Chlorophyll Concentrations

Chlorophyll concentrations are derived from ocean colour. The green-plant community that is the basis of the ocean food chain consists almost entirely of microscopic organisms called phytoplankton. These phytoplankton contain chlorophyll which modify the ocean colour. By detecting the presence of pigments in particular parts of the visible light spectrum using optical instruments on satellites, we can measure the amount and distribution of phytoplankton in the ocean. This is then calibrated in terms of chlorophyll concentration, usually given in units of milligrams per cubic meter of water.

Besides being the basis of the food chain, phytoplankton have other important functions. They grow by photosynthesis, a process which consumes carbon dioxide. Hence they are important in the ocean carbon cycle. The ocean carbon cycle in highly relevant to the greenhouse effect and climate change. On a global scale, phytoplankton process fifty thousand million tonnes of carbon per annum, playing a significant role in the planetary carbon cycle. This activity of utilising carbon dioxide is known as primary production and this can be computed from chlorophyll concentrations given knowledge of some other parameters.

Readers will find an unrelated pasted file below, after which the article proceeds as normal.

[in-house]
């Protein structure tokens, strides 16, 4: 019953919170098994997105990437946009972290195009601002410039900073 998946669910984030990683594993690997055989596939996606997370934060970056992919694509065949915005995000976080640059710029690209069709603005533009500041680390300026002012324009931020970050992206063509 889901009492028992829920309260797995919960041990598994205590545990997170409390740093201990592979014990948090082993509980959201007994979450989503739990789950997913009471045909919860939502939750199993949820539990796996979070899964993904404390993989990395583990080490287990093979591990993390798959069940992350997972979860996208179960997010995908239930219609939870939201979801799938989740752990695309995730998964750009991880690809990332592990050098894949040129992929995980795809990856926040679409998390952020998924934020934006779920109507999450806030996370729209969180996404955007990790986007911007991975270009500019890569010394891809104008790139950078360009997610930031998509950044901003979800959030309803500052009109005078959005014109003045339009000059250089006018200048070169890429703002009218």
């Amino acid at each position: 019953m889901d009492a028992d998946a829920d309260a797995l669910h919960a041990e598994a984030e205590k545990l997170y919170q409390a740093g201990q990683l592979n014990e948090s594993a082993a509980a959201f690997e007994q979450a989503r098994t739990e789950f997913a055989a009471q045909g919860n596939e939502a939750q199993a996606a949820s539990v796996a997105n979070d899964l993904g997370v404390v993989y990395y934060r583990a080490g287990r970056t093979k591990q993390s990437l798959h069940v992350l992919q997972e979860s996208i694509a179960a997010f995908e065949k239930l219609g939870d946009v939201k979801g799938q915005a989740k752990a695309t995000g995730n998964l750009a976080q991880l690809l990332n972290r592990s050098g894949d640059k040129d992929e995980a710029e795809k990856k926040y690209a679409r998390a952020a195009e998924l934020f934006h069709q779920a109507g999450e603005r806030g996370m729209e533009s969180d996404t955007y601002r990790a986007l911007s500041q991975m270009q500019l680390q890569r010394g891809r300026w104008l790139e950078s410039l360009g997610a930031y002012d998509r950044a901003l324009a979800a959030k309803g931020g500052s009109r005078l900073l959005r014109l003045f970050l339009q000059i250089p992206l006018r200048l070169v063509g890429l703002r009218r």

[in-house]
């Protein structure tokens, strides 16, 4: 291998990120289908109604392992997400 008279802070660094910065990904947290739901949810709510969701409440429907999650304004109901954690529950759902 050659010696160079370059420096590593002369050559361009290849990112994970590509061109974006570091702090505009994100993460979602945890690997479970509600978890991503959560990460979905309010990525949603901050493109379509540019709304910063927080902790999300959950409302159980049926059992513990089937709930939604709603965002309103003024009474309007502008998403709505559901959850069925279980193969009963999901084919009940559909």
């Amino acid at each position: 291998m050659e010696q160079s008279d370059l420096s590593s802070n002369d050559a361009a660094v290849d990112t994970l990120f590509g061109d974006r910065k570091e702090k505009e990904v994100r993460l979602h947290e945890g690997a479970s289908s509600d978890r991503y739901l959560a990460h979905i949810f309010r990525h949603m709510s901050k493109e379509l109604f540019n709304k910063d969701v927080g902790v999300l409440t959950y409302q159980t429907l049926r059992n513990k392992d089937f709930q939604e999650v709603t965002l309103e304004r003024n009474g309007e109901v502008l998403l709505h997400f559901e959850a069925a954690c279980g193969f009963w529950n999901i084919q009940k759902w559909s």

In addition, chlorophyll concentration is the major determinant of the transmissibility of visible light through the ocean. This property is an important element in physical models that calculate the depth and temperature of the mixed layer, and therefore, ultimately, in numerical weather prediction. At large scales, ocean-colour data provide an ideal vehicle for study of the effects of major events such as El Niño on the global marine ecosystem.

Primary Production

The pigment fields derived from ocean colour can be used to estimate primary production, which is the ecological term for the rate of photosynthesis by the green plants in an ecosystem. Photosynthesis is the process by which new biological tissue is formed, and provides the basis for sustenance of the entire marine food web.

To estimate primary production we need, in addition to the pigment field, the solar irradiance and the photosynthetic performance of the phytoplankton in a given light field. Photosynthetic performance can be measured in experiments conducted in ships at sea. It should be understood that the primary production fields are estimates only: they represent our best effort to combine data from satellites and from ships to calculate this important property of the marine ecosystem.